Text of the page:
History of South Sudan Independence

South Sudan was born out of conflict following 2 civil wars and a coup. As Sudan gained it’s independence in 1955 from Egypt and British rule. Anticipating that coming independence of Sudan the Southern regions worried the northern region with closer ties to Egypt would retain control. While the north population favored Islam, the south was predominately Christian creating a tension over religious freedom.

The first Sudan civil war lasted until 1972 when the Addis Ababa Agreement was made creating an autonomous southern region and a ten-year hiatus of conflict between the north and south. This conflict would be rehashed in a second civil war in 1982 when the north disregarded the agreement and created a federated Sudan, and began imposing Islamic law across all of Sudan, including the southern region.

The war went on for over 20 years resulting in over 4 million people displaced and 2 million dead. With the help of the United Nations, peace came in 2005 as a new agreement gave the south 6 years of running autonomously again followed by a vote to determine if they should be allowed to form their own country.

From January 9th to 15th 2011, a referendum took place in the Southern Sudan and hung on the question whether or not the region should remain a part of Sudan, or become completely independent. The referendum took place because of the Naivaha Agreement between the Khartoum government and the SPLA (Sudan Peoples Liberation Army).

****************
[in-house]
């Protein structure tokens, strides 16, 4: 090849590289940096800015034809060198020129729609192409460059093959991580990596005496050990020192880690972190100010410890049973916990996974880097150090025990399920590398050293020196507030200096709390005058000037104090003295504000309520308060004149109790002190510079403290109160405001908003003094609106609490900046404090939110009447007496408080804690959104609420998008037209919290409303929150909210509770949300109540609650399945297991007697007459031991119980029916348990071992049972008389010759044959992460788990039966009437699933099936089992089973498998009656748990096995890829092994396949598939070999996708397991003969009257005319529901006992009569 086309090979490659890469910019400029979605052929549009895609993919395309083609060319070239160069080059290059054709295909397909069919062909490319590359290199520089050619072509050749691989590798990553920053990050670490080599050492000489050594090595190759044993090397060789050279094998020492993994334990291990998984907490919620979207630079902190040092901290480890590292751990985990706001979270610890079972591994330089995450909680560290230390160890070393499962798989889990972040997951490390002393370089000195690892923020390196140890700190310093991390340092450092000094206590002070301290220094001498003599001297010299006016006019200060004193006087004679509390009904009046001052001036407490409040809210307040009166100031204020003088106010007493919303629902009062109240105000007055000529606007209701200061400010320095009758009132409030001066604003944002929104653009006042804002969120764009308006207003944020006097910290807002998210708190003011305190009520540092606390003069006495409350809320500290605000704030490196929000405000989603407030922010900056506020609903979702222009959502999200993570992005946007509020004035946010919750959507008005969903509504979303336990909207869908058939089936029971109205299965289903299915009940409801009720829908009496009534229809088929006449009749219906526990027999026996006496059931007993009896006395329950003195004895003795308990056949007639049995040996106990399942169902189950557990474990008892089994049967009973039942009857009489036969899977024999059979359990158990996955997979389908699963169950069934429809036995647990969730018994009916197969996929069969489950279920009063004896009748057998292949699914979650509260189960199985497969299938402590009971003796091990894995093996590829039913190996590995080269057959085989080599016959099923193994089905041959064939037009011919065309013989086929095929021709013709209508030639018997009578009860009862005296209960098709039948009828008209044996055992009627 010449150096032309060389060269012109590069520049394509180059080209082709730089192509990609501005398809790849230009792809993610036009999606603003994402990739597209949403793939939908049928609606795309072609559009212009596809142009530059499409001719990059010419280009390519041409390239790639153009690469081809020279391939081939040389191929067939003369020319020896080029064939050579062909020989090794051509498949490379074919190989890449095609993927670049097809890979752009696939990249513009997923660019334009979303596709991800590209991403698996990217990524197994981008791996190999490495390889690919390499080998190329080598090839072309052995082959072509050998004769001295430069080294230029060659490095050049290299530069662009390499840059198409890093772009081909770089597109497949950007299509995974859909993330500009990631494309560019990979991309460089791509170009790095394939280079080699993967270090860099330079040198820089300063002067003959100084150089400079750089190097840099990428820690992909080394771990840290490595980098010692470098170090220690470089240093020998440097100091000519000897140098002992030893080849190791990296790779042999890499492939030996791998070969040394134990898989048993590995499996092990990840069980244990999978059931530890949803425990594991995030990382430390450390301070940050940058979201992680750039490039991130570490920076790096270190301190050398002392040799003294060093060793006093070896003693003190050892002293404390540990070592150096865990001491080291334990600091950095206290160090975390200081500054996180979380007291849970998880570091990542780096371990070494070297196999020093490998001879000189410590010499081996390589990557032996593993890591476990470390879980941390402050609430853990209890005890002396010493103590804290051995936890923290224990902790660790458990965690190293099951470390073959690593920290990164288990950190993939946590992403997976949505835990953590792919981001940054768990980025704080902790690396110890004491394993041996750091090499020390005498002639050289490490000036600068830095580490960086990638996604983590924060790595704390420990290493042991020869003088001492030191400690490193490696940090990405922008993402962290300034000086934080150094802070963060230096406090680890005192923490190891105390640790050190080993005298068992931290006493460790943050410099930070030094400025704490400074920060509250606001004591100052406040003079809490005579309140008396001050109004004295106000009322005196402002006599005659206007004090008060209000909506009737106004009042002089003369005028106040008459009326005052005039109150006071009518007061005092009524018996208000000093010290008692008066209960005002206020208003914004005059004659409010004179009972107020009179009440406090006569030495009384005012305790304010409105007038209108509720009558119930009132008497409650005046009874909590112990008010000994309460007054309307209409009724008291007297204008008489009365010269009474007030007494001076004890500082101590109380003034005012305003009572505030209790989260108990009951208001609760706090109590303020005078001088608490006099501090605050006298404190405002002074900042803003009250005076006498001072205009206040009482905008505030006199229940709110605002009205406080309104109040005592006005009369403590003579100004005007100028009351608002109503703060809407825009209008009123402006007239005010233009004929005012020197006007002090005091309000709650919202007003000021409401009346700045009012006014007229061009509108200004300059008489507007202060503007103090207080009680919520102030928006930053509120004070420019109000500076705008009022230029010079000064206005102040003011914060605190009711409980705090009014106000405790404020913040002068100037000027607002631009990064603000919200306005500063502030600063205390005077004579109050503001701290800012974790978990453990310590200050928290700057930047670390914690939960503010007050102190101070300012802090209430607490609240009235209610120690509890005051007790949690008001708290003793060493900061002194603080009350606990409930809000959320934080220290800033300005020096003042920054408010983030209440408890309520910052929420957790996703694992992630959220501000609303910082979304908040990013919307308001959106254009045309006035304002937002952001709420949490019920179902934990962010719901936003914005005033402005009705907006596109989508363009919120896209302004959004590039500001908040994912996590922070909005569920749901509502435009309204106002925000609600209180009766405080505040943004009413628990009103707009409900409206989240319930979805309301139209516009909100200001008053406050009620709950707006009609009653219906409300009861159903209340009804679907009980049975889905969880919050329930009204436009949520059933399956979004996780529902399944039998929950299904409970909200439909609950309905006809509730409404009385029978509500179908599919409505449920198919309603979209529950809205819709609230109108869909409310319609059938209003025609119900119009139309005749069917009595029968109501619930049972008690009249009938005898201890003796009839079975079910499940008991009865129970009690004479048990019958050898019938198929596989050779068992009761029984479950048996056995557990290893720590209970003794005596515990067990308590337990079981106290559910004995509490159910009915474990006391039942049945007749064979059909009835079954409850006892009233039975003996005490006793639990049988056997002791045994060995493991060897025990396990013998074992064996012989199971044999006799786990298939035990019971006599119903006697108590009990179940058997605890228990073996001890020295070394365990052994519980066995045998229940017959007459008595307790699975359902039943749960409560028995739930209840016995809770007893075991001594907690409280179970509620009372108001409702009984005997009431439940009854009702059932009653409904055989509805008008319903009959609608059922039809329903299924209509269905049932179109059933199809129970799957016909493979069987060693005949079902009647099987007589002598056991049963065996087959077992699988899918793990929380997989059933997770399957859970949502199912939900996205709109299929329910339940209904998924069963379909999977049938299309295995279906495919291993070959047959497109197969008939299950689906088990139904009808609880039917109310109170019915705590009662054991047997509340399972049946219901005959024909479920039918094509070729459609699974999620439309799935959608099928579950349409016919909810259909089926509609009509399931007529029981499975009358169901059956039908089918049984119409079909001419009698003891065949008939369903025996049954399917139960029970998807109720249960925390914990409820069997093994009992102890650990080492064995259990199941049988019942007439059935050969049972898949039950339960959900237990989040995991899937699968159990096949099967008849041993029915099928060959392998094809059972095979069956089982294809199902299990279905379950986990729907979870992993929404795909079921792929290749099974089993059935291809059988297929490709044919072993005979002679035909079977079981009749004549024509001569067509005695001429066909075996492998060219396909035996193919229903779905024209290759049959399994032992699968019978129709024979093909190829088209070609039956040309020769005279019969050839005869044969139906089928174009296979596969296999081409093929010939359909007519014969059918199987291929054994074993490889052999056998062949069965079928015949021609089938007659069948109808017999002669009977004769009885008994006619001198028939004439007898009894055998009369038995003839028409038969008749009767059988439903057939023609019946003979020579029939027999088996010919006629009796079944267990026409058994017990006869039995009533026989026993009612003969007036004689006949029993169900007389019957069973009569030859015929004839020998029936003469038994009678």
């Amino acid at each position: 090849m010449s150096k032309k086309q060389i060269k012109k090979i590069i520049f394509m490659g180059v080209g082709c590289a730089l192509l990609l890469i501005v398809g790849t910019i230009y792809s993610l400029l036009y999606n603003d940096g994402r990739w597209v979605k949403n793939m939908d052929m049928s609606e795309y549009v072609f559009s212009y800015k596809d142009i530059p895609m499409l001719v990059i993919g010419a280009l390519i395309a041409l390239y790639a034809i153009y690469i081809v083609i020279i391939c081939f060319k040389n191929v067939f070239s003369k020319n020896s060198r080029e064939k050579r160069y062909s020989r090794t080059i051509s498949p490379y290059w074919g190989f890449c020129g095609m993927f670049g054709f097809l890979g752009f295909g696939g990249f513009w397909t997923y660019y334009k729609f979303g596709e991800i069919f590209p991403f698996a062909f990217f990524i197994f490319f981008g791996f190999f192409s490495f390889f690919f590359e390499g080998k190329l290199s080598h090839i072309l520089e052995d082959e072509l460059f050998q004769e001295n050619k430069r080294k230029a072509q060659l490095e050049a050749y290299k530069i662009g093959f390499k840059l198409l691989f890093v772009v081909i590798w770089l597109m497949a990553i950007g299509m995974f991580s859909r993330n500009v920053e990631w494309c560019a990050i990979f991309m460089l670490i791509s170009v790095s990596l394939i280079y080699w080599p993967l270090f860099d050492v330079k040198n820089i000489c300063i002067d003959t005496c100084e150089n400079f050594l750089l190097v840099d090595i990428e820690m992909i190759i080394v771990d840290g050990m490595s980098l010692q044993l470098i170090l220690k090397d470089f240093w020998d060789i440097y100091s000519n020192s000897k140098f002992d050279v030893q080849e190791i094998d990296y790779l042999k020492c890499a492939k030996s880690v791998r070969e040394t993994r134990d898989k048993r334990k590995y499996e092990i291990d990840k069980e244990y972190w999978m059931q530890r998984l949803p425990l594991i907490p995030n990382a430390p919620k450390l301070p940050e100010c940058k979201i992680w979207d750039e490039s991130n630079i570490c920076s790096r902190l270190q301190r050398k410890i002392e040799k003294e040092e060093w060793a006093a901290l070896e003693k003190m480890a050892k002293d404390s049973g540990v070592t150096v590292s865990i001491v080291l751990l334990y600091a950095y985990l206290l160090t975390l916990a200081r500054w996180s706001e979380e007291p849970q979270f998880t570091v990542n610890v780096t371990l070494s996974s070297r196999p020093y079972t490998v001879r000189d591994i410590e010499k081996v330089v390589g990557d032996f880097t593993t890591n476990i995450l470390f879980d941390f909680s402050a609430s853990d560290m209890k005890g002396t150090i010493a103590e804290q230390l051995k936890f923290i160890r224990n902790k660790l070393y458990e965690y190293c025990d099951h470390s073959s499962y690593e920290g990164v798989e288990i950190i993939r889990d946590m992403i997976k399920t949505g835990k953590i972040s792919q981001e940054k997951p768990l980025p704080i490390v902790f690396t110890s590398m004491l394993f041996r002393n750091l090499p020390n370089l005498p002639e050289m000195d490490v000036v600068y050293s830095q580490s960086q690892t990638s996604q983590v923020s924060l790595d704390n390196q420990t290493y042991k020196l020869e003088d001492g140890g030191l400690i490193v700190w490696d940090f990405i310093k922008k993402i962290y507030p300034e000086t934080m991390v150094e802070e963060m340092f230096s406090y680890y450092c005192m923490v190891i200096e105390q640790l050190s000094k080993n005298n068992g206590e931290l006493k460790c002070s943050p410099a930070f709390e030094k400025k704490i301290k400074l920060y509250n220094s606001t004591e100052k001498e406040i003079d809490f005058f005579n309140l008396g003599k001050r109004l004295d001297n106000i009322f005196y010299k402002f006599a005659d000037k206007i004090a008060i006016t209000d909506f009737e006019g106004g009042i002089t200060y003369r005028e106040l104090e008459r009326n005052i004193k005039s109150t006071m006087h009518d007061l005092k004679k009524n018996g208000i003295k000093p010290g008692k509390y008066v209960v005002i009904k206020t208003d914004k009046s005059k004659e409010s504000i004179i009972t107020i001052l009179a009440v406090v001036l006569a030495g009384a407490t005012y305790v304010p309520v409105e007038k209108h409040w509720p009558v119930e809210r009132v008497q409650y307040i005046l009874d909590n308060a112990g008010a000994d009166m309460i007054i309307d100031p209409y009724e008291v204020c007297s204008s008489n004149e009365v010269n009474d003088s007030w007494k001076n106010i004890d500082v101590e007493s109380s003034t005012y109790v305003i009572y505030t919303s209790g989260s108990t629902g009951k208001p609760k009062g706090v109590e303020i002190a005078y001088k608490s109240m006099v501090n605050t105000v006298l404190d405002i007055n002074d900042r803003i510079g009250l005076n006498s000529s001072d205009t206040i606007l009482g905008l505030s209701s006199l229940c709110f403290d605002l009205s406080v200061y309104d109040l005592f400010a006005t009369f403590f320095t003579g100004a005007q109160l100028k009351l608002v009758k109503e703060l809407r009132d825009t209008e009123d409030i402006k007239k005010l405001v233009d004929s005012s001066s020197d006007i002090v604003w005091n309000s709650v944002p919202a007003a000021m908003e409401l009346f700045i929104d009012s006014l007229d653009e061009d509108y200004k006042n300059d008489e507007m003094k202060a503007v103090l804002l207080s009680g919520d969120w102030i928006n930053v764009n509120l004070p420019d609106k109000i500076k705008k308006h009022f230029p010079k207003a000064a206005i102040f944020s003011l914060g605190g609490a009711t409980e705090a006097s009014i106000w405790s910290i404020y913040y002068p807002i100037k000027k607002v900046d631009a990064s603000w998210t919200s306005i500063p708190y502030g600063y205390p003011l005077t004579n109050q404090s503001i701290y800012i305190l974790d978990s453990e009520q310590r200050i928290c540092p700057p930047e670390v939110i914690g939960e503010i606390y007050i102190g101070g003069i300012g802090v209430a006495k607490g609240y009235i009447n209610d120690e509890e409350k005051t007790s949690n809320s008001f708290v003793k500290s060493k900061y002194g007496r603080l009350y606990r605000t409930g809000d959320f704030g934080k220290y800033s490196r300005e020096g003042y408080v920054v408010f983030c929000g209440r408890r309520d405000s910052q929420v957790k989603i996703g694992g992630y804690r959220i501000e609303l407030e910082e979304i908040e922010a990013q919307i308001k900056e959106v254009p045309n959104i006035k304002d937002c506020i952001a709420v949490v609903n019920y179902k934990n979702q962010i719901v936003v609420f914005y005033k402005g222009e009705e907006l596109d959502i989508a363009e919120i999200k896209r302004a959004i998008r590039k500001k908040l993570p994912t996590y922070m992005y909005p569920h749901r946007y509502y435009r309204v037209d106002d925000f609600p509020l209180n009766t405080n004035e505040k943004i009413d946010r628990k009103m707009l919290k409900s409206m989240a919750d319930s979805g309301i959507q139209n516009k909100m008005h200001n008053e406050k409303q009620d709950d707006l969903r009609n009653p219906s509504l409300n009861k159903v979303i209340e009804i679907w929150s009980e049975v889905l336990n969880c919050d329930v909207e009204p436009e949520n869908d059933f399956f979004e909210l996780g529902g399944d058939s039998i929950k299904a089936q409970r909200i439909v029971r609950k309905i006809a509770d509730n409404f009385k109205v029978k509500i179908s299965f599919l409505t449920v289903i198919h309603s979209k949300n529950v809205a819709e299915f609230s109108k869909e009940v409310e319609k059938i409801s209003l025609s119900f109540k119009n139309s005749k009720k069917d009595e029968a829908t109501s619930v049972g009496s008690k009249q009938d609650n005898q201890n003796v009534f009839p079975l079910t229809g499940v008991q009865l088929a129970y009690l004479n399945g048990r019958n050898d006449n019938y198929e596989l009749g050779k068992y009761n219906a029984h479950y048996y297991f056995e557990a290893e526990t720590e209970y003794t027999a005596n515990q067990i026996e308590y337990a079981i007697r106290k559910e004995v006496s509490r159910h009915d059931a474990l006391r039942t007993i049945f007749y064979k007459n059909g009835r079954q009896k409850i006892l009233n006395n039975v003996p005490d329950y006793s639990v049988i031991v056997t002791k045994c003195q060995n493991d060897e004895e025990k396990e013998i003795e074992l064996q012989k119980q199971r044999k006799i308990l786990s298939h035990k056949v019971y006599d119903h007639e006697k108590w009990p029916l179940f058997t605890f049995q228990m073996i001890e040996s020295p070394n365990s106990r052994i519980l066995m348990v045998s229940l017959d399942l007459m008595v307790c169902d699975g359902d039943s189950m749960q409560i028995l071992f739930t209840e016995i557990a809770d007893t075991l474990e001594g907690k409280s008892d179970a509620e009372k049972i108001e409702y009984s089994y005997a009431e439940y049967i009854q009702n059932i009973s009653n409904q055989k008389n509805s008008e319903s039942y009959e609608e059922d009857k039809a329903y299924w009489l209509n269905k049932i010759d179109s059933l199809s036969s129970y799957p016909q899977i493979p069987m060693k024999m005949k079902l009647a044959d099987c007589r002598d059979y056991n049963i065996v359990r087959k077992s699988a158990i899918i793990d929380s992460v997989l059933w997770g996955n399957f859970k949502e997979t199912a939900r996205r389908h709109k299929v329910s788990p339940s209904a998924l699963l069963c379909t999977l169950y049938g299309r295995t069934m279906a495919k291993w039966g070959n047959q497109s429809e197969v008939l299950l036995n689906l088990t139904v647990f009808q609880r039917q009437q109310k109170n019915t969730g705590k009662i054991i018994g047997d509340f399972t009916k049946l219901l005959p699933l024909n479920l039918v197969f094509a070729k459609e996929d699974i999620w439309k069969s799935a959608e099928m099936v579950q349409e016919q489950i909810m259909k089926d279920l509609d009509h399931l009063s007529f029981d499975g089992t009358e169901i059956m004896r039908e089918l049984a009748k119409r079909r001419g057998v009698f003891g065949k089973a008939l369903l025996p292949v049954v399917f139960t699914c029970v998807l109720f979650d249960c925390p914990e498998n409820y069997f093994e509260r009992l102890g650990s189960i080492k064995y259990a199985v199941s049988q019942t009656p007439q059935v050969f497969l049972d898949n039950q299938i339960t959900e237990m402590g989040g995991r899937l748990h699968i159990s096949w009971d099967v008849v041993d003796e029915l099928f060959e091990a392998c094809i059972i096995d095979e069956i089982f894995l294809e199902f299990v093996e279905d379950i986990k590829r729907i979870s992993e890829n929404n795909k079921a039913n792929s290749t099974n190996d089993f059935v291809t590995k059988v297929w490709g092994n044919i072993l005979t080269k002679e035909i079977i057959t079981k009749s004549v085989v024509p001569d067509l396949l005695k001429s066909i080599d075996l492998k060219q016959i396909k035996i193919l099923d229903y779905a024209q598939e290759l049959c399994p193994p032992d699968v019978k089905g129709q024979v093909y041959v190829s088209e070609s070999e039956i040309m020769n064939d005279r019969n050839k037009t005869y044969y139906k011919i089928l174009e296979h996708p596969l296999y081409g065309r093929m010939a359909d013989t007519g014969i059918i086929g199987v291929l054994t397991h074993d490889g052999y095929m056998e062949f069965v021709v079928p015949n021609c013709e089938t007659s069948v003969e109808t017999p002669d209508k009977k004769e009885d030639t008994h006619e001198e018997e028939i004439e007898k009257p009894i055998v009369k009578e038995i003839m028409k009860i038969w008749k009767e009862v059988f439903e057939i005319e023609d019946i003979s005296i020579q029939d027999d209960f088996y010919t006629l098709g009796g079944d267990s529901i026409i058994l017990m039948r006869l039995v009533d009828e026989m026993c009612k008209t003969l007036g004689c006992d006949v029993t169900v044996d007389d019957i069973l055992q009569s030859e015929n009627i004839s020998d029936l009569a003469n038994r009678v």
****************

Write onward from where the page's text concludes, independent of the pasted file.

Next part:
On February 7th 2011, the referendum commission calculated the final results. A staggering 98.83% voted for independence for the South Sudan. While the ballots were suspended in 10 of the 79 counties, they exceeded 100% of the voter turnout. The required turnout was 60% and the number of votes well exceeded this. The number of votes for independence was overwhelming. The determined date for the South Sudan to become an independent state was July 9th 2011.

Religion played a huge role in why the South Sudan fought for their freedom. Christians have noted that “[there is a] climate of chronic discrimination against Sudanese Christians and other minorities”. The primarily Islamic government of Sudan persecuted and even withheld Christians from leaving during the times of civil war. The Southern Sudan, now free from religious intolerance, is able to practice and preach Christianity in a variety of ways, with out the fear of harm.

Today South Sudan is rebuilding from the years of war. They have adopted English as the national language, and have earned their religious freedom. LifeStreams, which started out in the United Nations Refugee camps in early 2000, has played a major roll in helping to promote Christianity through out South Sudan. To Learn more about Lifestream’s history in the South Sudan click here.